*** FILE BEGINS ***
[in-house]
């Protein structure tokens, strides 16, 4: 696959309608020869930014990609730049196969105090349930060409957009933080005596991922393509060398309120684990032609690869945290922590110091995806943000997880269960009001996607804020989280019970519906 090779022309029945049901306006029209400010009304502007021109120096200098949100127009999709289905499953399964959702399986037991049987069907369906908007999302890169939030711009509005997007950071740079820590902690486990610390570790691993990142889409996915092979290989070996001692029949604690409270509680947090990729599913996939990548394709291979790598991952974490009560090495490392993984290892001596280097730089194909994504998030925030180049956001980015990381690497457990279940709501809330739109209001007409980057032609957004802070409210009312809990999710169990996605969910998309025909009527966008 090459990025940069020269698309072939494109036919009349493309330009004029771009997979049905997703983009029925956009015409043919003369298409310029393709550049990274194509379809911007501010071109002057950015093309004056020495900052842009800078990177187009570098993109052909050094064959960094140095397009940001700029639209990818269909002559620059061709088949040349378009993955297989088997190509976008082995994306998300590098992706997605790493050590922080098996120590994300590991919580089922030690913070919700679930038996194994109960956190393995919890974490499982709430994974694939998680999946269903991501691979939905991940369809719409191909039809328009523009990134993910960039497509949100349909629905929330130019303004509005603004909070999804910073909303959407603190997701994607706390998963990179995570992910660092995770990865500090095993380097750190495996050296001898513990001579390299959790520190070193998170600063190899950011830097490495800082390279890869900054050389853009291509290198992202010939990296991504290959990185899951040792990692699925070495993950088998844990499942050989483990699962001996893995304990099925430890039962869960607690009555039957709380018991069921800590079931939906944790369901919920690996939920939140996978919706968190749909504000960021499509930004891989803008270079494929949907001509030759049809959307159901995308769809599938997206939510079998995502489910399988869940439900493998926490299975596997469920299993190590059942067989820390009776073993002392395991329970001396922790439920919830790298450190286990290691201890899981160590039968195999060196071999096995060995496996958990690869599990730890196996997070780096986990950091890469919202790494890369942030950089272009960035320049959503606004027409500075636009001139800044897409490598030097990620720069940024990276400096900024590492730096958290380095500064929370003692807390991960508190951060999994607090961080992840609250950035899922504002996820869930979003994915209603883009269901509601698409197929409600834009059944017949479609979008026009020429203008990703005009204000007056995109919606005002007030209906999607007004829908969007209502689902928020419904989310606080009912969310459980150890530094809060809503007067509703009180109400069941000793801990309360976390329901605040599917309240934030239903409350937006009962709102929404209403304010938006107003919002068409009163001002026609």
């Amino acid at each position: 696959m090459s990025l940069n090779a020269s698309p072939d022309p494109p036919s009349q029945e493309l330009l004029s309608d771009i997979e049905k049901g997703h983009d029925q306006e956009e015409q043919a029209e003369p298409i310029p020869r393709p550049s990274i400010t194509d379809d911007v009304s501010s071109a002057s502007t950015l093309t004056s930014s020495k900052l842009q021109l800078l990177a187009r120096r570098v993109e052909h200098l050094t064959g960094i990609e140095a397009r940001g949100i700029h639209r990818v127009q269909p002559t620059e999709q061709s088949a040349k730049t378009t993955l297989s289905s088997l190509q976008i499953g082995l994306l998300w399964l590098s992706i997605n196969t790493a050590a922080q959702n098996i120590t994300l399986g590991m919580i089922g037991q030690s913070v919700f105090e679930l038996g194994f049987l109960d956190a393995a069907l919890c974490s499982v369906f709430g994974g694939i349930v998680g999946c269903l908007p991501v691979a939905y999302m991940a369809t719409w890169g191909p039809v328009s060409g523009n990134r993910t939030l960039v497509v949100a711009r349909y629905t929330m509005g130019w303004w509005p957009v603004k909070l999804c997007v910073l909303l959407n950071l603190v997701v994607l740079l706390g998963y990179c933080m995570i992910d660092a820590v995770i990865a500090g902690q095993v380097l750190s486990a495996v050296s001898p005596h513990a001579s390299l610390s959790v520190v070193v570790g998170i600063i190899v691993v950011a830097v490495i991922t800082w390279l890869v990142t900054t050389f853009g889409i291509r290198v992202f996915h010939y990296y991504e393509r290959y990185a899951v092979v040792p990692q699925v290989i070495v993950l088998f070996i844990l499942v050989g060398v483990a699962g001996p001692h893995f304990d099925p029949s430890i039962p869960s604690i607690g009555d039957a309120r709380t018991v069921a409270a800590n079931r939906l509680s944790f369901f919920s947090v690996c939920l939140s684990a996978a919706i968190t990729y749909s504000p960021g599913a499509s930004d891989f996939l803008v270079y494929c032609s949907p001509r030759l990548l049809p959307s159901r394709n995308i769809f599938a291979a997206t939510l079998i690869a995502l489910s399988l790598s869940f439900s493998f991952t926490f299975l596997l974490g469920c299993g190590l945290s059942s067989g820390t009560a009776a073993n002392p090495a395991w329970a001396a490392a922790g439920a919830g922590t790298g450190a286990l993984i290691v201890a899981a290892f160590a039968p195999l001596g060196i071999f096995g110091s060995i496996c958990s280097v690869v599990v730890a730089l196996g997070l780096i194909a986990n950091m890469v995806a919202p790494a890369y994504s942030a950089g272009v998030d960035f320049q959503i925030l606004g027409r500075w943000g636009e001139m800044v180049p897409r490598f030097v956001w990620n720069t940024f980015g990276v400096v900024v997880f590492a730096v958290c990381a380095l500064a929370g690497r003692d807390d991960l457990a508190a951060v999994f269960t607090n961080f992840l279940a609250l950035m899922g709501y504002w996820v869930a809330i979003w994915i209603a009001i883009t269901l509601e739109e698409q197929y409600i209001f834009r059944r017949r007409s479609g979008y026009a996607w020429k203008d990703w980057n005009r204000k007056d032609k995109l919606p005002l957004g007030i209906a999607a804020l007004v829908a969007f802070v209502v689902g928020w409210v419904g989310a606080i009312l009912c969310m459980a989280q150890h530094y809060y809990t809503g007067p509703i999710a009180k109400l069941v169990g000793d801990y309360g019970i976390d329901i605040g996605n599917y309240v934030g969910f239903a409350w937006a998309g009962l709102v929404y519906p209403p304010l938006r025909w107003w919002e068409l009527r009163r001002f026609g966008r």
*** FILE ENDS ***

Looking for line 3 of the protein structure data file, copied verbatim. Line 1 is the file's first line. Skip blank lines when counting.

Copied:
């Amino acid at each position: 696959m090459s990025l940069n090779a020269s698309p072939d022309p494109p036919s009349q029945e493309l330009l004029s309608d771009i997979e049905k049901g997703h983009d029925q306006e956009e015409q043919a029209e003369p298409i310029p020869r393709p550049s990274i400010t194509d379809d911007v009304s501010s071109a002057s502007t950015l093309t004056s930014s020495k900052l842009q021109l800078l990177a187009r120096r570098v993109e052909h200098l050094t064959g960094i990609e140095a397009r940001g949100i700029h639209r990818v127009q269909p002559t620059e999709q061709s088949a040349k730049t378009t993955l297989s289905s088997l190509q976008i499953g082995l994306l998300w399964l590098s992706i997605n196969t790493a050590a922080q959702n098996i120590t994300l399986g590991m919580i089922g037991q030690s913070v919700f105090e679930l038996g194994f049987l109960d956190a393995a069907l919890c974490s499982v369906f709430g994974g694939i349930v998680g999946c269903l908007p991501v691979a939905y999302m991940a369809t719409w890169g191909p039809v328009s060409g523009n990134r993910t939030l960039v497509v949100a711009r349909y629905t929330m509005g130019w303004w509005p957009v603004k909070l999804c997007v910073l909303l959407n950071l603190v997701v994607l740079l706390g998963y990179c933080m995570i992910d660092a820590v995770i990865a500090g902690q095993v380097l750190s486990a495996v050296s001898p005596h513990a001579s390299l610390s959790v520190v070193v570790g998170i600063i190899v691993v950011a830097v490495i991922t800082w390279l890869v990142t900054t050389f853009g889409i291509r290198v992202f996915h010939y990296y991504e393509r290959y990185a899951v092979v040792p990692q699925v290989i070495v993950l088998f070996i844990l499942v050989g060398v483990a699962g001996p001692h893995f304990d099925p029949s430890i039962p869960s604690i607690g009555d039957a309120r709380t018991v069921a409270a800590n079931r939906l509680s944790f369901f919920s947090v690996c939920l939140s684990a996978a919706i968190t990729y749909s504000p960021g599913a499509s930004d891989f996939l803008v270079y494929c032609s949907p001509r030759l990548l049809p959307s159901r394709n995308i769809f599938a291979a997206t939510l079998i690869a995502l489910s399988l790598s869940f439900s493998f991952t926490f299975l596997l974490g469920c299993g190590l945290s059942s067989g820390t009560a009776a073993n002392p090495a395991w329970a001396a490392a922790g439920a919830g922590t790298g450190a286990l993984i290691v201890a899981a290892f160590a039968p195999l001596g060196i071999f096995g110091s060995i496996c958990s280097v690869v599990v730890a730089l196996g997070l780096i194909a986990n950091m890469v995806a919202p790494a890369y994504s942030a950089g272009v998030d960035f320049q959503i925030l606004g027409r500075w943000g636009e001139m800044v180049p897409r490598f030097v956001w990620n720069t940024f980015g990276v400096v900024v997880f590492a730096v958290c990381a380095l500064a929370g690497r003692d807390d991960l457990a508190a951060v999994f269960t607090n961080f992840l279940a609250l950035m899922g709501y504002w996820v869930a809330i979003w994915i209603a009001i883009t269901l509601e739109e698409q197929y409600i209001f834009r059944r017949r007409s479609g979008y026009a996607w020429k203008d990703w980057n005009r204000k007056d032609k995109l919606p005002l957004g007030i209906a999607a804020l007004v829908a969007f802070v209502v689902g928020w409210v419904g989310a606080i009312l009912c969310m459980a989280q150890h530094y809060y809990t809503g007067p509703i999710a009180k109400l069941v169990g000793d801990y309360g019970i976390d329901i605040g996605n599917y309240v934030g969910f239903a409350w937006a998309g009962l709102v929404y519906p209403p304010l938006r025909w107003w919002e068409l009527r009163r001002f026609g966008r």